BEST Electric Whole House Tankless Water Heater.

Discussion in 'Tankless Water Heater Forum' started by John Ross, Jul 22, 2019.

  1. John Ross

    John Ross New Member

    Joined:
    Feb 7, 2017
    Location:
    Tampa Bay Florida
    I live on the West Coast of Central Florida. The area has very Hard Water. My home has a water softener.

    I'm looking for advise from a Professional Plumber.

    I about two or three months I want to replace my Kenmore tank water heater that was installed in 2006. I would like to replace it with a Electric Tankless model to free up some space. No option for Natural Gas.
    I could install LPG but it would be quite expensive as the tank would have to buried.

    • PLEASE advise the BEST whole house Tankless Water Heater by Brand and Model Number.
    • It would be great it the water heater was WiFi so I could monitor it on my cell.
    • Also, do these units require maintenance, and if so what are they and can a very handy DIY person that knows electrical and plumbing do the maintenance?

    Thank you in advance for your advise,
     
  2. Dana

    Dana In the trades

    Joined:
    Jan 14, 2009
    Location:
    01609
    Caveat: I don't have a plumbing licence- not a professional plumber. (I specify mechanical systems, but don't install them except on some of my own projects.)

    The Stiebel Eltron Tempra series has the best reputation for reliability. The model number depends on how much power you need, so how many bathrooms are you supporting with it?

    You're probably looking at a Tempra 20 or Tempra 24 if it's anything other than a 1-bedroom 1-bath kind of house, bigger if it's 3 baths. If you have a big soaker tub to fill even the Tempra 36 would make tub filling an exercise in tedium, and a 6 side spray deluxe shower would bring it to it's knees.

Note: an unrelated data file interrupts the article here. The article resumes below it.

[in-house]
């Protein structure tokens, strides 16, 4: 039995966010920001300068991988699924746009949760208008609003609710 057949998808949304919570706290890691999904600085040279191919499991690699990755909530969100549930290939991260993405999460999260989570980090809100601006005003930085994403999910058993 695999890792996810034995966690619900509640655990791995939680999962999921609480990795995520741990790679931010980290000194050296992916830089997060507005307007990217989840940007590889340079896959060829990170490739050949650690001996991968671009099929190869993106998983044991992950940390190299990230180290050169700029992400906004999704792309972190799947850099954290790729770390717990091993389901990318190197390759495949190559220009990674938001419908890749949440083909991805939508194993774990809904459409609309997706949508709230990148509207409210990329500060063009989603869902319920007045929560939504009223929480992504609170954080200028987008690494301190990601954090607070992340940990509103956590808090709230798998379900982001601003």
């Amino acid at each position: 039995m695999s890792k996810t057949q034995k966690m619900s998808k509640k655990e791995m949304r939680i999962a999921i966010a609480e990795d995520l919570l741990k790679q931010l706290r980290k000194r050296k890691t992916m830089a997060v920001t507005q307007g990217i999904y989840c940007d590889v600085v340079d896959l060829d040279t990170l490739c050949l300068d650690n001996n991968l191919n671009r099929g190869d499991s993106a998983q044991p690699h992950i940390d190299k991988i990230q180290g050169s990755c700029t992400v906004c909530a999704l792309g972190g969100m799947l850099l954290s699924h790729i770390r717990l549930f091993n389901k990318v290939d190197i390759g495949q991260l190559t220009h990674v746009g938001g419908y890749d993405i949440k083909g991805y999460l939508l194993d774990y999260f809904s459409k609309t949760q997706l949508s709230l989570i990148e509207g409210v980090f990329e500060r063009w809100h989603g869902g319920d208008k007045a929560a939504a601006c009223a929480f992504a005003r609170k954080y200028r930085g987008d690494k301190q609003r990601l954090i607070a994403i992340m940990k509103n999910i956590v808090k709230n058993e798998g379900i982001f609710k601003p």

When you figure out how big it needs to be, check to make sure you have adequate capacity on your electrical service (200A might not be enough for both the tankless and the rest of your house). Don't cheap out on wire sizing- when in doubt go a size fatter, not the bare minimum size for amperage & length. At max flow these things draw more than most peoples' entire house.

    Wi-Fi is not a feature on tankless water heaters. (What would you want to be monitoring anyway- temperature? Modulation level?)

    The only period maintenance a tankless normally needs is de-liming, which won't be an issue for years (decades?) unless your water softener craps out.
     
  3. Sponsor

    Sponsor Paid Advertisement

     
  4. John Ross

    John Ross New Member

    Joined:
    Feb 7, 2017
    Location:
    Tampa Bay Florida

    Dana,

    Thanks for responding. The reason I put, "I'm looking for advise from a Professional Plumber", is they know which models have the most trouble, and which are the most reliable.

    You said WiFi is not a feature on tankless water heaters.
    I have put two examples below showing it is available on GAS tankless water heaters.

    Rinnai Tankless Gas water heater.
    https://www.rinnai.us/tankless-water-heater/accessories/wifi

    Navien Tankless Gas water heater.
    https://www.navieninc.com/downloads/npe-a-s-brochures-navilink-consumer-brochure-en

    As for maintenance, most units including Tempra will tell you, "to ensure consistent water flow, it is recommended to periodically remove scale and dirt that may build up at the filter screen in the unit". This is another reason I'm looking for advise from a Professional Plumber as they service these units all the time.
     
  5. Dana

    Dana In the trades

    Joined:
    Jan 14, 2009
    Location:
    01609
    Only plumbers who install a large number of electric tankless units would really have a clue as to their relative reliability, and I suspect very few plumbers catering to the single family home markets have installed more than a few dozen total, and not a wide range of vendors & models at that. Engineers who spec them for mid to large multi-family applications get much better feedback on reliability, since there can be dozens per project, and they'll hear about it if they start to crap out.

    Electric tankless water heater pretty rare (and rightly so) in my cold-climate location, but I trust the opinions of mechanical contractors in cooling dominated climates, who seem to lean toward Stiebel Eltron over lower priced competition. There may be other decent units out there, and perhaps someone with good experience with those can chime in.